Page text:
Cleaning & Hygiene, Water Purification & Storage

Biodegradable Soap — What to do with gray water?

This post may contain Amazon affiliate links, where we earn money to support the site from any purchases. You can read the full affiliate disclosure here.

Any consideration of emergency situations means planning for potentially not having modern conveniences like running water and sewers. The following information allows you to be mindful and prevent impact on the environment as much as possible.

Gray water is the waste water from general washing. It’s not sewage but contains soaps which can affect the natural balance of bacteria in nature and certain soaps may take longer to decompose. A “biodegradable” soap is just one that takes less time to decompose and means avoiding phosphates and anti-bacterial ingredients like triclosan.

No matter what soaps you use, you should always dig a hole at least 200 feet from water sources and pour the gray water there. It doesn’t need to be incredibly deep — six inches will do. The ground will filter it and help it degrade faster.

You can find specialized soaps meant for backpackers that are supposed to be biodegradable, but they are also more expensive and not particularly necessary. If you’d like to go with that option, some brands you can look into are Wilderness Wash, Campsuds, or Wonder Wash.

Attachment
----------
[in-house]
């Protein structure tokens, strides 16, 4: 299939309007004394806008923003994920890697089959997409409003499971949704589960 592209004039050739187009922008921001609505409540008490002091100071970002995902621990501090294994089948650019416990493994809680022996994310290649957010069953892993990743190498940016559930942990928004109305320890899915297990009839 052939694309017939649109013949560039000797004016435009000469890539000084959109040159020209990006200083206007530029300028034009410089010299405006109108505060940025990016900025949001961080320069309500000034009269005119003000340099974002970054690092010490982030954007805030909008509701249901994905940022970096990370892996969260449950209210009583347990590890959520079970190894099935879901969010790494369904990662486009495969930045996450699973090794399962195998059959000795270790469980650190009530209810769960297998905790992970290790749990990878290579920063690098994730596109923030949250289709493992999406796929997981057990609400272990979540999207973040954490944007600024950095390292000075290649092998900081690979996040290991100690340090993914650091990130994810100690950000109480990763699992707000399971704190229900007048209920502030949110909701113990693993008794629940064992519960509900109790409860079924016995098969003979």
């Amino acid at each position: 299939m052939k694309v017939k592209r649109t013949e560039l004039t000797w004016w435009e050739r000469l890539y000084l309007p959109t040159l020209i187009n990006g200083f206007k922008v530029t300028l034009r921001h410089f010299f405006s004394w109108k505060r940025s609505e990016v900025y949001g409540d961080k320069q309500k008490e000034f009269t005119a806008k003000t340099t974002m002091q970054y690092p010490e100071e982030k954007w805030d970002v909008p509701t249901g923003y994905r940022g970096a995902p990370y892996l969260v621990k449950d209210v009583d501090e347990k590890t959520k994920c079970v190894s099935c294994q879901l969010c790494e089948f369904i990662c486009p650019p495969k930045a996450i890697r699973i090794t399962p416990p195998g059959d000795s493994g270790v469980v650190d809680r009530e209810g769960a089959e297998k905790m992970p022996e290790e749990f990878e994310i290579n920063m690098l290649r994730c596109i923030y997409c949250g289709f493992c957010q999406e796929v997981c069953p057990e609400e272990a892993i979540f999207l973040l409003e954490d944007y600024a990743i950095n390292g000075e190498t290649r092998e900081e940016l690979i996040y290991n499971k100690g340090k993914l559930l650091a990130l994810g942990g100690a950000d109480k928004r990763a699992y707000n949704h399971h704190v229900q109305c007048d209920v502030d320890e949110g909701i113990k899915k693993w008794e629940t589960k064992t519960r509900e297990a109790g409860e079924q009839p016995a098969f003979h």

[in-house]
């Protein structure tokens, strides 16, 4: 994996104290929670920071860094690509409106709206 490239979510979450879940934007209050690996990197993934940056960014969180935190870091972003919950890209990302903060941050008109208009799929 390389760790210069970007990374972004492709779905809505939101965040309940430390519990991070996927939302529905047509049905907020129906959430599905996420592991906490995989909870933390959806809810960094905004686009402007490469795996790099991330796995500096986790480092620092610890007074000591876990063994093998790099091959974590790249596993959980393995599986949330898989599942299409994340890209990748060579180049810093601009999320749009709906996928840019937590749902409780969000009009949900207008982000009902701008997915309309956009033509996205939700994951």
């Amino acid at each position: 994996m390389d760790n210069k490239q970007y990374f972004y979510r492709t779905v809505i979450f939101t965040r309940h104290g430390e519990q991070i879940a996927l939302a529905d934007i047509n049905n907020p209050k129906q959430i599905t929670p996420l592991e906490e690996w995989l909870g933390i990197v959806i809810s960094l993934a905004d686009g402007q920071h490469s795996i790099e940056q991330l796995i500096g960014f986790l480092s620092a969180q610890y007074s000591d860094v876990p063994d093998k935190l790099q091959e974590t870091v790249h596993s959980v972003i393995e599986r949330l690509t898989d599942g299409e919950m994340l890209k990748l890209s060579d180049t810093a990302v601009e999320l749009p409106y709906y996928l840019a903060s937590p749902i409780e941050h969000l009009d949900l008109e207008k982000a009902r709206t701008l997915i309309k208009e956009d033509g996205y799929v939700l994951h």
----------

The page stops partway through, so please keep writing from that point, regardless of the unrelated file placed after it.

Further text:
If you want to go more towards regular soaps, simple ingredients are best. Dr. Bronner’s Unscented Castile Soap or Kirk’s Castile Soap are good options. Zote laundry soap, while it contains brighteners, has quite simple ingredients otherwise and is still my go to (manufacturer information also lists it as biodegradable).

Apparently blue Dawn dish soap is also biodegradable and we’ve all seen the ads for it being used to clean up wildlife. Thing is, those are emergency situations where the priority is getting oil (or whatever) off the animal and that outweighs the harms of using the dish soap. It, and most other dish soaps on the market, are largely petroleum based. I think they certainly have their place when it comes to particularly difficult clean up jobs, but it may be better to work towards other options for use the rest of the time. Other dish soap brands claiming to be biodegradable include Seventh Generation Natural Dish Liquid or Mrs. Meyer’s Clean Day Dish Soap. These tend to have a bit “greener” ingredients than more readily available options like Dawn or Ajax.

However, remember that no matter how green, all of these options still require that you dump gray water away from water sources. A biodegradable label on your products does NOT mean that you can skip on proper disposal.

Tagged , ,

Leave a Reply

Your email address will not be published. Required fields are marked *